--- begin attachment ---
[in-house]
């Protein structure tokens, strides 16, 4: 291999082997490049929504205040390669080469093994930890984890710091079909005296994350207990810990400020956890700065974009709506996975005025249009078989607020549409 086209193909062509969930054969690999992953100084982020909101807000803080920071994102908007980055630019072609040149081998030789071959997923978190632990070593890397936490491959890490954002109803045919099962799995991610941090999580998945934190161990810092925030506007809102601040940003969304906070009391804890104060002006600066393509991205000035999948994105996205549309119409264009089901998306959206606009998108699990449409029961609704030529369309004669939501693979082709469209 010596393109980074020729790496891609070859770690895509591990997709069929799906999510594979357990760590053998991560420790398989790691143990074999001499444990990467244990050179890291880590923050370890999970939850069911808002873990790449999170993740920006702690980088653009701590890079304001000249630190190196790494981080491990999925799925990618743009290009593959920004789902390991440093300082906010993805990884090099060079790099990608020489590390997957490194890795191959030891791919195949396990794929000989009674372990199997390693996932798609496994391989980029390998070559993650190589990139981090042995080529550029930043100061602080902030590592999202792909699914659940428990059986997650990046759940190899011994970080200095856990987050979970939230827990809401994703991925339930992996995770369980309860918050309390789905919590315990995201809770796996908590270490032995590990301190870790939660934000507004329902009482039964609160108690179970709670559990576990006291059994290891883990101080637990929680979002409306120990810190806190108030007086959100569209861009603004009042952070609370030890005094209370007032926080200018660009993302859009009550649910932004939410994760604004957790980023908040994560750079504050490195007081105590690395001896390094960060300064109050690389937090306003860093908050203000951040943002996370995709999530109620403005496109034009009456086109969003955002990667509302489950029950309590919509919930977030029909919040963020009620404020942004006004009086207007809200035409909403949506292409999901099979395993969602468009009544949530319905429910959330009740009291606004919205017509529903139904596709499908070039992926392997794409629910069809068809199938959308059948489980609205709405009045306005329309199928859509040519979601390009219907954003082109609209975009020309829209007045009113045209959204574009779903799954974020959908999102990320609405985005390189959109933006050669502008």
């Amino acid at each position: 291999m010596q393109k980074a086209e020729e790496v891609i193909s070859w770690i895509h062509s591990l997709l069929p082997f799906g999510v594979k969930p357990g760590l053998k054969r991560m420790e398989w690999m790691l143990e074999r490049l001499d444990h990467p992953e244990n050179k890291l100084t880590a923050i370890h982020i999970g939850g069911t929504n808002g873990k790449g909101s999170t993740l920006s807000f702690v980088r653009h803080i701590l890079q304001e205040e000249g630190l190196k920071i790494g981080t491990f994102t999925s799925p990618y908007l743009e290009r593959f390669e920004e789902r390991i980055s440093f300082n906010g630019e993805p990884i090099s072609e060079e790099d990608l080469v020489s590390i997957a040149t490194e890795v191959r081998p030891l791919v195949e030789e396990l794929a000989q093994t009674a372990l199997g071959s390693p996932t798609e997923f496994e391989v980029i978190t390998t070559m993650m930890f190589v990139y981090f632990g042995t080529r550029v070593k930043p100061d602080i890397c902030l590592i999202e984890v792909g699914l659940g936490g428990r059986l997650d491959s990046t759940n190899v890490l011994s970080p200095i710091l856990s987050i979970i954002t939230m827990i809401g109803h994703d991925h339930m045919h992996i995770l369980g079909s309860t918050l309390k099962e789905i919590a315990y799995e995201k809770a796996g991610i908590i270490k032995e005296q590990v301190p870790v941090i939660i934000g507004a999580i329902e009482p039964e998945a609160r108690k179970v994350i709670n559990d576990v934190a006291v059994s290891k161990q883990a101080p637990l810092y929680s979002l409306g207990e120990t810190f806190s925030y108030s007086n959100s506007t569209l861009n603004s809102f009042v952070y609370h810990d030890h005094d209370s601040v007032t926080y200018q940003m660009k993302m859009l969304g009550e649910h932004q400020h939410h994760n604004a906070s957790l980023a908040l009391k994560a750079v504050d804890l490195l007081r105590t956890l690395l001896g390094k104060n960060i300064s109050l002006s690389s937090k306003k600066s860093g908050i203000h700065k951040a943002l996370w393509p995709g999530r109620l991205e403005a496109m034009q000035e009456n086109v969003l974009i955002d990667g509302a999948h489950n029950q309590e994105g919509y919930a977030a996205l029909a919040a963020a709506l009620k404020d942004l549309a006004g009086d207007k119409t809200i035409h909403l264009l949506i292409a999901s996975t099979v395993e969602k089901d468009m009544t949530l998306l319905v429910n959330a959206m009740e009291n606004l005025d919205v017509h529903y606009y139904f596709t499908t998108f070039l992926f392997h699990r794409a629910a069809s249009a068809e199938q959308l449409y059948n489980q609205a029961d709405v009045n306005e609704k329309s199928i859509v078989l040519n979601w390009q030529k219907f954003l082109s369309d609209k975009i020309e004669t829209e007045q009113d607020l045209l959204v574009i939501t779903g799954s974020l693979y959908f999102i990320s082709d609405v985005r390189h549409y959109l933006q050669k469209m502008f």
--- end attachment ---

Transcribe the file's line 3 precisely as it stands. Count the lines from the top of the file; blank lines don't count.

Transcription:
């Amino acid at each position: 291999m010596q393109k980074a086209e020729e790496v891609i193909s070859w770690i895509h062509s591990l997709l069929p082997f799906g999510v594979k969930p357990g760590l053998k054969r991560m420790e398989w690999m790691l143990e074999r490049l001499d444990h990467p992953e244990n050179k890291l100084t880590a923050i370890h982020i999970g939850g069911t929504n808002g873990k790449g909101s999170t993740l920006s807000f702690v980088r653009h803080i701590l890079q304001e205040e000249g630190l190196k920071i790494g981080t491990f994102t999925s799925p990618y908007l743009e290009r593959f390669e920004e789902r390991i980055s440093f300082n906010g630019e993805p990884i090099s072609e060079e790099d990608l080469v020489s590390i997957a040149t490194e890795v191959r081998p030891l791919v195949e030789e396990l794929a000989q093994t009674a372990l199997g071959s390693p996932t798609e997923f496994e391989v980029i978190t390998t070559m993650m930890f190589v990139y981090f632990g042995t080529r550029v070593k930043p100061d602080i890397c902030l590592i999202e984890v792909g699914l659940g936490g428990r059986l997650d491959s990046t759940n190899v890490l011994s970080p200095i710091l856990s987050i979970i954002t939230m827990i809401g109803h994703d991925h339930m045919h992996i995770l369980g079909s309860t918050l309390k099962e789905i919590a315990y799995e995201k809770a796996g991610i908590i270490k032995e005296q590990v301190p870790v941090i939660i934000g507004a999580i329902e009482p039964e998945a609160r108690k179970v994350i709670n559990d576990v934190a006291v059994s290891k161990q883990a101080p637990l810092y929680s979002l409306g207990e120990t810190f806190s925030y108030s007086n959100s506007t569209l861009n603004s809102f009042v952070y609370h810990d030890h005094d209370s601040v007032t926080y200018q940003m660009k993302m859009l969304g009550e649910h932004q400020h939410h994760n604004a906070s957790l980023a908040l009391k994560a750079v504050d804890l490195l007081r105590t956890l690395l001896g390094k104060n960060i300064s109050l002006s690389s937090k306003k600066s860093g908050i203000h700065k951040a943002l996370w393509p995709g999530r109620l991205e403005a496109m034009q000035e009456n086109v969003l974009i955002d990667g509302a999948h489950n029950q309590e994105g919509y919930a977030a996205l029909a919040a963020a709506l009620k404020d942004l549309a006004g009086d207007k119409t809200i035409h909403l264009l949506i292409a999901s996975t099979v395993e969602k089901d468009m009544t949530l998306l319905v429910n959330a959206m009740e009291n606004l005025d919205v017509h529903y606009y139904f596709t499908t998108f070039l992926f392997h699990r794409a629910a069809s249009a068809e199938q959308l449409y059948n489980q609205a029961d709405v009045n306005e609704k329309s199928i859509v078989l040519n979601w390009q030529k219907f954003l082109s369309d609209k975009i020309e004669t829209e007045q009113d607020l045209l959204v574009i939501t779903g799954s974020l693979y959908f999102i990320s082709d609405v985005r390189h549409y959109l933006q050669k469209m502008f």